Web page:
As mentioned above, Canada is one of a handful of countries that could relatively quickly send an intervention force halfway across the world if it properly funded its military. The Rwanda Genocide is a near-perfect example demonstrating why it is crucial for Canada to have a robust military. The United States had no interest in the conflict and did nothing. France, the former colonial master of Rwanda, was in some ways complicit regarding what happened in 1994. Britain, because of its historic colonial rivalry with France was unwilling to become involved. Canada, because of its unique history, could have played a crucial role in preventing one of history’s great tragedies. Instead, we did virtually nothing.
Today, Haiti is a disaster. It is corruption personified. It is run by gangs and its government is inept or incapable of making things better. Haiti needs the international community’s help. There are around 165,000 Canadians who are of Haitian descent. Canada has a longstanding and intimate relationship with the people of Haiti. For the past forty or so years, Canada has willingly plundered some of the best and brightest of Haiti, while for the most part, we’ve watched the country befoul itself from afar.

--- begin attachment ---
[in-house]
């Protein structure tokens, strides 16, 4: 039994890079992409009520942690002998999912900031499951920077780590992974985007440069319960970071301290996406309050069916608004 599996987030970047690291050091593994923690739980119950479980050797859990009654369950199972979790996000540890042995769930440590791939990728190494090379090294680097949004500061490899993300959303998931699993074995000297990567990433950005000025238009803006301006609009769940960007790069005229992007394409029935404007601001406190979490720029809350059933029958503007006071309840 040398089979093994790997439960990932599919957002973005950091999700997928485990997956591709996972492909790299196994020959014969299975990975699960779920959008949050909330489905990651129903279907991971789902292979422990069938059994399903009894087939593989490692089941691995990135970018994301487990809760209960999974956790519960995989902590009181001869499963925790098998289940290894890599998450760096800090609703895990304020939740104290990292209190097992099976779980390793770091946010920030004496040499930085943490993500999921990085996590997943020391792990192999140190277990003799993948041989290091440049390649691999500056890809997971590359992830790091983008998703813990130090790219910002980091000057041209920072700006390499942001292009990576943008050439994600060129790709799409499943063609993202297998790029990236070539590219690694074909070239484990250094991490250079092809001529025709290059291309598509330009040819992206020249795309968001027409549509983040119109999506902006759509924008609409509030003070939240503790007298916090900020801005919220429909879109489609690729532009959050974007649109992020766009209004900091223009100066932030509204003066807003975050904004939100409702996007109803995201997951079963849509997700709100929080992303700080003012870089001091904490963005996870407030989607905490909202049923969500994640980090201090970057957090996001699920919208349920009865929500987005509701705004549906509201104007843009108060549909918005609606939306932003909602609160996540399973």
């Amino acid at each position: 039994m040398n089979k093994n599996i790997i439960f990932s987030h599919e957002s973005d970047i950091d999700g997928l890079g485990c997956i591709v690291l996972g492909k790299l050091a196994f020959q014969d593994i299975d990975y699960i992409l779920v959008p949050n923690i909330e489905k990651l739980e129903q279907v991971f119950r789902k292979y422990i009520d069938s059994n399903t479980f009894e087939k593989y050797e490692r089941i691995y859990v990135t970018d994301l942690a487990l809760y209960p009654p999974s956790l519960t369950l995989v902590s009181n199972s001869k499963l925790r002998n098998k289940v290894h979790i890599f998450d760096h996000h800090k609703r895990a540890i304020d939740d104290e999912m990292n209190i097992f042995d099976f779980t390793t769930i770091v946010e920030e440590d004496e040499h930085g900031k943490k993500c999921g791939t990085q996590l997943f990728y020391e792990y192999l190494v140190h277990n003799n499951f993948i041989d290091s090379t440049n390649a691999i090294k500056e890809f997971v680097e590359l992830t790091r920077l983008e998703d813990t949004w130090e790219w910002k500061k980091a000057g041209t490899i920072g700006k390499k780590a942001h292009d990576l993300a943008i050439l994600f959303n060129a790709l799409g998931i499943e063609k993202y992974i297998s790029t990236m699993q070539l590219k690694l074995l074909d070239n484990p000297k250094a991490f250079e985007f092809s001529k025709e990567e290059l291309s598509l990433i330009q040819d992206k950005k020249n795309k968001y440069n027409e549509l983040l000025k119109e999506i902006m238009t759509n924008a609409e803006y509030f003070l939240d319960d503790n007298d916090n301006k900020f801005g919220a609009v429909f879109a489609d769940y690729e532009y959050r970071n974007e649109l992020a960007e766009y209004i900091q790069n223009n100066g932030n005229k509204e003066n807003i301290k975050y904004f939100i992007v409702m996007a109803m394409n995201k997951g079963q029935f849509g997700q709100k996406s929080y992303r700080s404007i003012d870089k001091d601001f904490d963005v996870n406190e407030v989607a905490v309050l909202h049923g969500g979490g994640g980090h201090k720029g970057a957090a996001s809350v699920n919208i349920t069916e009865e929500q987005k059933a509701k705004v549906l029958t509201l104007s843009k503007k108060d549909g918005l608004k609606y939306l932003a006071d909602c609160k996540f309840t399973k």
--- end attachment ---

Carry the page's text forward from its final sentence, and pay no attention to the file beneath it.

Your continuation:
In 2023, the US government asked Canada to take on a leadership role in Haiti to help this country right itself but Canada refused. Why? Not because Canada isn’t interested in helping in Haiti but because Canada’s military is so woefully underfunded and decrepit, Canada couldn’t possibly make the type of commitment that would be needed to properly pull Haiti out of the quagmire that it is in. We’re committed to Latvia remember?
Should Canada get involved in Haiti? I’m not sure it’s as clear-cut as Rwanda. But, I will say this. There’s every chance that Haiti could devolve into an even worse disaster than it is now. If Canada is not prepared to do the hard work of helping Haiti figure itself out over a period of ten years or so, it should be ready on a moment’s notice to intervene in the country if it’s going to prevent the deaths of tens, if not hundreds of thousands of Haitians. It owes the people of Haiti at least this much.